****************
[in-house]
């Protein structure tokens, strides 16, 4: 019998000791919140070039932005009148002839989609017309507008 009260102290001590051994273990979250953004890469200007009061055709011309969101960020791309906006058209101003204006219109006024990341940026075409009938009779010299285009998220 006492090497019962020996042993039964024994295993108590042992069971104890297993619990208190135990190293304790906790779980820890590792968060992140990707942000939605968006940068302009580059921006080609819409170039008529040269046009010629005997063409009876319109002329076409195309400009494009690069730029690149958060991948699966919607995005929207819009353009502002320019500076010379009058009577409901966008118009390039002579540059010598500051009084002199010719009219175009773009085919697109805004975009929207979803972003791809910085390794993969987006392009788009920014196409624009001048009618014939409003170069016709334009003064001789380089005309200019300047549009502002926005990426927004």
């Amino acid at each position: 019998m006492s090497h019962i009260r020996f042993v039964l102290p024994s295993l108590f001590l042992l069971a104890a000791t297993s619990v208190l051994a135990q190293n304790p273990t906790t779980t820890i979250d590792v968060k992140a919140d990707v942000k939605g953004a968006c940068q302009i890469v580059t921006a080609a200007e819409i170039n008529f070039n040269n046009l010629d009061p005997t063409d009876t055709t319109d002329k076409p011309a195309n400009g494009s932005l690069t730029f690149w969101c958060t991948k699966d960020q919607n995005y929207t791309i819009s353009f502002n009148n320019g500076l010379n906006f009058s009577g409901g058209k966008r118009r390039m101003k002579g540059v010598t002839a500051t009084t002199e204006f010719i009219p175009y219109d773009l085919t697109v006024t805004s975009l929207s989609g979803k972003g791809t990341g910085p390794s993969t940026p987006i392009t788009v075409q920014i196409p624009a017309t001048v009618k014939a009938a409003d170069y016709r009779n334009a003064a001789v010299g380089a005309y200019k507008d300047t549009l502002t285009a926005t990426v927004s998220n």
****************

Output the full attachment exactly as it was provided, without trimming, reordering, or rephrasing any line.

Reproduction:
[in-house]
């Protein structure tokens, strides 16, 4: 019998000791919140070039932005009148002839989609017309507008 009260102290001590051994273990979250953004890469200007009061055709011309969101960020791309906006058209101003204006219109006024990341940026075409009938009779010299285009998220 006492090497019962020996042993039964024994295993108590042992069971104890297993619990208190135990190293304790906790779980820890590792968060992140990707942000939605968006940068302009580059921006080609819409170039008529040269046009010629005997063409009876319109002329076409195309400009494009690069730029690149958060991948699966919607995005929207819009353009502002320019500076010379009058009577409901966008118009390039002579540059010598500051009084002199010719009219175009773009085919697109805004975009929207979803972003791809910085390794993969987006392009788009920014196409624009001048009618014939409003170069016709334009003064001789380089005309200019300047549009502002926005990426927004």
């Amino acid at each position: 019998m006492s090497h019962i009260r020996f042993v039964l102290p024994s295993l108590f001590l042992l069971a104890a000791t297993s619990v208190l051994a135990q190293n304790p273990t906790t779980t820890i979250d590792v968060k992140a919140d990707v942000k939605g953004a968006c940068q302009i890469v580059t921006a080609a200007e819409i170039n008529f070039n040269n046009l010629d009061p005997t063409d009876t055709t319109d002329k076409p011309a195309n400009g494009s932005l690069t730029f690149w969101c958060t991948k699966d960020q919607n995005y929207t791309i819009s353009f502002n009148n320019g500076l010379n906006f009058s009577g409901g058209k966008r118009r390039m101003k002579g540059v010598t002839a500051t009084t002199e204006f010719i009219p175009y219109d773009l085919t697109v006024t805004s975009l929207s989609g979803k972003g791809t990341g910085p390794s993969t940026p987006i392009t788009v075409q920014i196409p624009a017309t001048v009618k014939a009938a409003d170069y016709r009779n334009a003064a001789v010299g380089a005309y200019k507008d300047t549009l502002t285009a926005t990426v927004s998220n």